Bhopal: Female cheetah `Asha’, one of the big cats translocated to India from Namibia, has wandered outside the Kuno National Park (KNP) in Madhya Pradesh once again, a forest official said on Friday.
Five-year-old Asha, known as `F1′ before she was renamed, strayed out of the park’s buffer zone on Wednesday evening but now she seemed to be on her way back, said the official, speaking on the condition of anonymity.
The KNP’s core area is spread over 748 sq km while its buffer zone covers an area of 487 sq km.
”Asha strayed out of the buffer zone on Wednesday evening. She kept on advancing farther away, but on Thursday it started returning. She is now close to the buffer zone,” the official said.
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Asha had ventured out of the park in the first fortnight of April too, but returned on her own.
`Pavan’, a male cheetah, has sneaked out of the park twice this month. It was tranquilized and brought back on both occasions.
According to KNP officials, unlike Pavan, Asha does not like to dawdle in agricultural fields, and gets distracted if people are around. “We are monitoring her movements with the help of the radio collar fitted around her neck,” the forest official said.
Asha and Pavan are part of India’s ambitious efforts to revive the cheetah population in the country by translocating them from Namibia and South Africa.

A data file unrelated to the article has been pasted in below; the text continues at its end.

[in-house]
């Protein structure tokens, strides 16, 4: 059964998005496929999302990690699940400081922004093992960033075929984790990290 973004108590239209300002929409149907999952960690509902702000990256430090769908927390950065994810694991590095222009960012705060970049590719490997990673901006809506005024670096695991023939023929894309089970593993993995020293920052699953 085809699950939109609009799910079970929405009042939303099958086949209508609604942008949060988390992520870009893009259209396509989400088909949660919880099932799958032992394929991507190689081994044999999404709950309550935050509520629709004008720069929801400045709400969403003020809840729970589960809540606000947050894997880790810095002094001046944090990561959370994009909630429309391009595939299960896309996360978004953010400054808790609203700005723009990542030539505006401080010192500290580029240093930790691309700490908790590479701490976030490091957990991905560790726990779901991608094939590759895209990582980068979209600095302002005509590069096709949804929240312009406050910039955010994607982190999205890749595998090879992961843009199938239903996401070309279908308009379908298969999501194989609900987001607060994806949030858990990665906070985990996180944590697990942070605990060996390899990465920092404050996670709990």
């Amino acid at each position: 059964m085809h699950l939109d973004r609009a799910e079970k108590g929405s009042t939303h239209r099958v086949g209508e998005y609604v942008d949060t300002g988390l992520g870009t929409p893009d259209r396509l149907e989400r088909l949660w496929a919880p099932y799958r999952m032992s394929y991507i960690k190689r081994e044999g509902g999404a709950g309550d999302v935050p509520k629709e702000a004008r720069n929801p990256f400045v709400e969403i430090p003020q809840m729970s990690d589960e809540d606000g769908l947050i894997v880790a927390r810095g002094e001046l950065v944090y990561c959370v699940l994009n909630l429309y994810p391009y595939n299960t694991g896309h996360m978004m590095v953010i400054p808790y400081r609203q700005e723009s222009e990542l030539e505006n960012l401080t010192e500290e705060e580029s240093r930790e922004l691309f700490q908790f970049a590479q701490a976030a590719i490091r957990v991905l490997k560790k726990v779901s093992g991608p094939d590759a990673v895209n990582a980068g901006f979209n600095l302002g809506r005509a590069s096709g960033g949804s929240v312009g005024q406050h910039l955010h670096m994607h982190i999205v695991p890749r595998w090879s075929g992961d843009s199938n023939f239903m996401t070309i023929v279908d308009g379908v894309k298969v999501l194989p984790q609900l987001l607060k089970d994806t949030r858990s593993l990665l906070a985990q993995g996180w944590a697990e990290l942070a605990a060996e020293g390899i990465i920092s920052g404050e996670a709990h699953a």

Some wildlife experts believe that an individual cheetah needs a habitat of 100 sq km, and the KNP, which now has 18 translocated cheetahs (two animals have died so far) does not have enough space.
But another forest official said that it is difficult to determine how much area a cheetah exactly needs. Some literature on the subject states that a female cheetah needs a habitat of 400 sq km. “Nobody exactly knows how much space a cheetah needs as these animals became extinct in India seven decades ago. We are, in fact, still learning about their habits,” he said.
Deshdeep Saxena, a senior journalist who writes on wildlife issues, noted that at present only four of the translocated animals are out in the wild at the KNP, yet two of them ventured out.
”What will happen when three more Namibian and 11 South African cheetahs (who are currently in enclosures) will be set free,” he said. “There is a need to develop 4,000 sq km of landscape adjoining the KNP for the cheetahs,” said Saxena. Prime Minister Narendra Modi released the first group of eight cheetahs brought from Namibia into quarantine enclosures at the KNP on September 17 last year. Of them, one female cheetah died due to a kidney ailment.
The second lot of twelve cheetahs imported from South Africa was released on February 18. Of them, a male cheetah died due to cardiopulmonary failure.